This section is from "The Horticulturist, And Journal Of Rural Art And Rural Taste", by P. Barry, A. J. Downing, J. Jay Smith, Peter B. Mead, F. W. Woodward, Henry T. Williams. Also available from Amazon: Horticulturist and Journal of Rural Art and Rural Taste.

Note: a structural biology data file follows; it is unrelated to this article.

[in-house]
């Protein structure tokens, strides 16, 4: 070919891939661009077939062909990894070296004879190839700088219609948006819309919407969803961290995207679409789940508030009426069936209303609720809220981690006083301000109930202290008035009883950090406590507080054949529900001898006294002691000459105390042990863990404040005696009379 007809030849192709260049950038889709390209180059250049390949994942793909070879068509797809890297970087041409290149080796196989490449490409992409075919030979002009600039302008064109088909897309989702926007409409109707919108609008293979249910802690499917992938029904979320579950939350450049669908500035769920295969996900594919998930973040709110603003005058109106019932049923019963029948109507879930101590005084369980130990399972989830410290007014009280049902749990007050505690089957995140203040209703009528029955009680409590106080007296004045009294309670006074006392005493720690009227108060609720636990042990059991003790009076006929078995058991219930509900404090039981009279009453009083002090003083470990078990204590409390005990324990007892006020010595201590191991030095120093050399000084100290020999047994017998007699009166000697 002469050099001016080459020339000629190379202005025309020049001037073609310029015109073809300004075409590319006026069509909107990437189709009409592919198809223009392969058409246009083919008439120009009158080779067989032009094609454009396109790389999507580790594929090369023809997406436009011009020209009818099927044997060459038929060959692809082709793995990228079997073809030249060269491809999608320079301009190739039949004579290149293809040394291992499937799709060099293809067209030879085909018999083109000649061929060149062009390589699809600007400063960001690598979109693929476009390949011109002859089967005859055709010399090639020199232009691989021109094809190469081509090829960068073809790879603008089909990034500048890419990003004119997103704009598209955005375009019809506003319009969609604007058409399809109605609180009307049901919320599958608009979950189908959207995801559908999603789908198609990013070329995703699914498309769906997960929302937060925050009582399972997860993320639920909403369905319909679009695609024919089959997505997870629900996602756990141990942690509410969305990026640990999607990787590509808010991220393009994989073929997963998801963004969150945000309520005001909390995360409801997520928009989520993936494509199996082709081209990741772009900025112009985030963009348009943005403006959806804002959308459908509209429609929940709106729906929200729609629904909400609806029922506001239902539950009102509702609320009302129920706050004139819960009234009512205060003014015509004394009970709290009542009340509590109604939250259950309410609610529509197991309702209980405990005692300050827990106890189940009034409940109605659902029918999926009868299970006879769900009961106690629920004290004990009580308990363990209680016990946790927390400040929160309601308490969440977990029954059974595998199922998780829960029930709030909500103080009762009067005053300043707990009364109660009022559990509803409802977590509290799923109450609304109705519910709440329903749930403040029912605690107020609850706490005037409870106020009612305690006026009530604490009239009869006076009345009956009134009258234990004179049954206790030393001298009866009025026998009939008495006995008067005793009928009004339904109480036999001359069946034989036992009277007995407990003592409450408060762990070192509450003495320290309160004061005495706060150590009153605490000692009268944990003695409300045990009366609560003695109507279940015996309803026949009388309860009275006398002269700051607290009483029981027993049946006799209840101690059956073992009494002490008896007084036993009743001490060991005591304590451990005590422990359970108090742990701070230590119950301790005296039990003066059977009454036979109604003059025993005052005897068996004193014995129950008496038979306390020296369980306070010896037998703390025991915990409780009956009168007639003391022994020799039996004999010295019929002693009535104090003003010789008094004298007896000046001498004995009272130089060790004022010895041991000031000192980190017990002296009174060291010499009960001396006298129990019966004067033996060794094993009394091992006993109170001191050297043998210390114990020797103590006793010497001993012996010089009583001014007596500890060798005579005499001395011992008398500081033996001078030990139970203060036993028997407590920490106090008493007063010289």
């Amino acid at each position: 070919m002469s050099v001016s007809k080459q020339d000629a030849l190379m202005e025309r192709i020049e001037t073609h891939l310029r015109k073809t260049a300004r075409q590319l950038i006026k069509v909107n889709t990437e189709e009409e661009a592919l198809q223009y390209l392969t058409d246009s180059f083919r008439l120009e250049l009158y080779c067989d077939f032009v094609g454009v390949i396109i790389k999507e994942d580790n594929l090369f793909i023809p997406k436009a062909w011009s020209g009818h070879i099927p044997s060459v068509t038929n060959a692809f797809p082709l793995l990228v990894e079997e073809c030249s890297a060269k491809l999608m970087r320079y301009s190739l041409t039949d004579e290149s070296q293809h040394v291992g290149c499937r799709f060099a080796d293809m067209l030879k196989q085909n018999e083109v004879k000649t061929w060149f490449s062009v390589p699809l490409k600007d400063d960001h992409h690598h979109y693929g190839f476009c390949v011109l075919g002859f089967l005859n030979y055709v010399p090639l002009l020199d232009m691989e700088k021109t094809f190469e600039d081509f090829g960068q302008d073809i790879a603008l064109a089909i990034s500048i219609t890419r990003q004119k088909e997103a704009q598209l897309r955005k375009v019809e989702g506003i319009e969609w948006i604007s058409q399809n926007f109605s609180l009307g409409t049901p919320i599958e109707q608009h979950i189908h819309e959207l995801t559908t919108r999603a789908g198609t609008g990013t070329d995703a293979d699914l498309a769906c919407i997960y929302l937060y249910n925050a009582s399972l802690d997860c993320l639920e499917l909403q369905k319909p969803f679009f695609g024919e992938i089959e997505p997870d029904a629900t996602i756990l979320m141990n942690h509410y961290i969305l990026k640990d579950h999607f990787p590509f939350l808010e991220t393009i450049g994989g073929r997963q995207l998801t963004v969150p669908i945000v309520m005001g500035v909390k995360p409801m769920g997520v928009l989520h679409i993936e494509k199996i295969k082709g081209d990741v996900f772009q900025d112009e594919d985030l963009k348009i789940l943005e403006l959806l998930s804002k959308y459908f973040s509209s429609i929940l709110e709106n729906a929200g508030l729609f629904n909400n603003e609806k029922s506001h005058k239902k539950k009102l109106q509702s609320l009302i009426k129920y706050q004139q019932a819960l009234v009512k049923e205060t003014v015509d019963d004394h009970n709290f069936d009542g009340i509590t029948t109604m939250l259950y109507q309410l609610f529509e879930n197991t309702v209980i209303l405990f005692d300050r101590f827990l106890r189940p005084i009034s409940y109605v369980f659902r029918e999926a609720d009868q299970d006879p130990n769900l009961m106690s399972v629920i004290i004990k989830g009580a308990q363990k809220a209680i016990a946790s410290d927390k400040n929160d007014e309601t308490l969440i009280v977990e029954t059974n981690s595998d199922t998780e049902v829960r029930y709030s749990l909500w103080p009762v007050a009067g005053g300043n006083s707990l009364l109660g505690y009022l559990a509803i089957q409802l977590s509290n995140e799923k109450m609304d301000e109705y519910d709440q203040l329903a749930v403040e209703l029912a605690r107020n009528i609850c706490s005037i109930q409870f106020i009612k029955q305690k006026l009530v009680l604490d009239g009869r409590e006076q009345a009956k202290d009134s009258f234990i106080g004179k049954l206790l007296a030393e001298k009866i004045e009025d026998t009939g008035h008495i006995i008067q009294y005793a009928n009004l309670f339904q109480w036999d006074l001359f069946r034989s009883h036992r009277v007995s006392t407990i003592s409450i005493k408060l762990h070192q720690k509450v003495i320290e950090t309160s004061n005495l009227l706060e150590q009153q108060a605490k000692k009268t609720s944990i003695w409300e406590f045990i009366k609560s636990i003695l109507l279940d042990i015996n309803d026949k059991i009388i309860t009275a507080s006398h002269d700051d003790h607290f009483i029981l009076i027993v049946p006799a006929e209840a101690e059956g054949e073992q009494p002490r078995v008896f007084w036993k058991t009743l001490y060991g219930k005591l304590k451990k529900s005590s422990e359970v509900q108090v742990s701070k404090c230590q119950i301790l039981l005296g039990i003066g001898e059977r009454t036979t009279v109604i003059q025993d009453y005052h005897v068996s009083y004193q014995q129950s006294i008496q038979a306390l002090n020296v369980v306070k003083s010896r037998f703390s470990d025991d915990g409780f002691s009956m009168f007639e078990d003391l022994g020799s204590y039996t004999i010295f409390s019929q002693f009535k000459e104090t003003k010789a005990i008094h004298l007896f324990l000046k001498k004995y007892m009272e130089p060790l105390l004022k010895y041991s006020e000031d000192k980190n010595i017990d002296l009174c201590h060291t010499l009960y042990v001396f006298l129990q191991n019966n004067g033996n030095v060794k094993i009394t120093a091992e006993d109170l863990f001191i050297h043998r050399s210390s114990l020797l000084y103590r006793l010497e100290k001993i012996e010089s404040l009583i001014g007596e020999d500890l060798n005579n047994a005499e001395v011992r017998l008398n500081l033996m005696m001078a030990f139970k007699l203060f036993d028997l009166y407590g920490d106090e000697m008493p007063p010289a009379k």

One of the most interesting plants at present in flower here is the Pampas Gross of Brazil, (Gynerium argenteum) a good specimen of which is growing in the American garden, near its entrance. This plant has 12 flower stems, each some 8 feet long, about the thickness of the thumb, and surmounted by an erect panicle of inflorescence at least 18 inches in length, which beneath bright sunshine looks like a beautiful light-colored feather spangled with silver; the panicle is in the form of that of the beautiful Arundo phragmites. The leaves, which are some 7 or 8 feet long, with a hard flinty skin, grow in tussocks, which, in situations at all favorable, soon acquire a large size; when in flower, certainly few plants are more striking or magnificent in appearance than this gigantic Grass, which being perfectly hardy, will be found to be a great acquisition to the ornamental grounds of this country. - London Gardener' Chronicle.